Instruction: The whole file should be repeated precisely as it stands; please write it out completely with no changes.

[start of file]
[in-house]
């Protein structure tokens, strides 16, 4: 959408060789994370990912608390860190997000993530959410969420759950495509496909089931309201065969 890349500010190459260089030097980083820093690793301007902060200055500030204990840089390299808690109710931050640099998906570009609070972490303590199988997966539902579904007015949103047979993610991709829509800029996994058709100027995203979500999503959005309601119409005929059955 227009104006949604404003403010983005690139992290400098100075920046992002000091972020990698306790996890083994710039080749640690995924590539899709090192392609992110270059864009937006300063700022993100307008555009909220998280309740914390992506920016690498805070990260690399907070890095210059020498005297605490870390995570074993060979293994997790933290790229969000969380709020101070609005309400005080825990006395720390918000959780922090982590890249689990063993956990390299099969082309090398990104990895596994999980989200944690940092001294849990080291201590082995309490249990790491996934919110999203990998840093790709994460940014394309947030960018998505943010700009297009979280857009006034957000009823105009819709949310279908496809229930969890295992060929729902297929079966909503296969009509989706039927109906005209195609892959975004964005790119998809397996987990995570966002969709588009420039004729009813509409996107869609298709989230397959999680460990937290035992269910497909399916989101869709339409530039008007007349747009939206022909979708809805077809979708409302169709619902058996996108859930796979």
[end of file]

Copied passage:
[in-house]
């Protein structure tokens, strides 16, 4: 959408060789994370990912608390860190997000993530959410969420759950495509496909089931309201065969 890349500010190459260089030097980083820093690793301007902060200055500030204990840089390299808690109710931050640099998906570009609070972490303590199988997966539902579904007015949103047979993610991709829509800029996994058709100027995203979500999503959005309601119409005929059955 227009104006949604404003403010983005690139992290400098100075920046992002000091972020990698306790996890083994710039080749640690995924590539899709090192392609992110270059864009937006300063700022993100307008555009909220998280309740914390992506920016690498805070990260690399907070890095210059020498005297605490870390995570074993060979293994997790933290790229969000969380709020101070609005309400005080825990006395720390918000959780922090982590890249689990063993956990390299099969082309090398990104990895596994999980989200944690940092001294849990080291201590082995309490249990790491996934919110999203990998840093790709994460940014394309947030960018998505943010700009297009979280857009006034957000009823105009819709949310279908496809229930969890295992060929729902297929079966909503296969009509989706039927109906005209195609892959975004964005790119998809397996987990995570966002969709588009420039004729009813509409996107869609298709989230397959999680460990937290035992269910497909399916989101869709339409530039008007007349747009939206022909979708809805077809979708409302169709619902058996996108859930796979």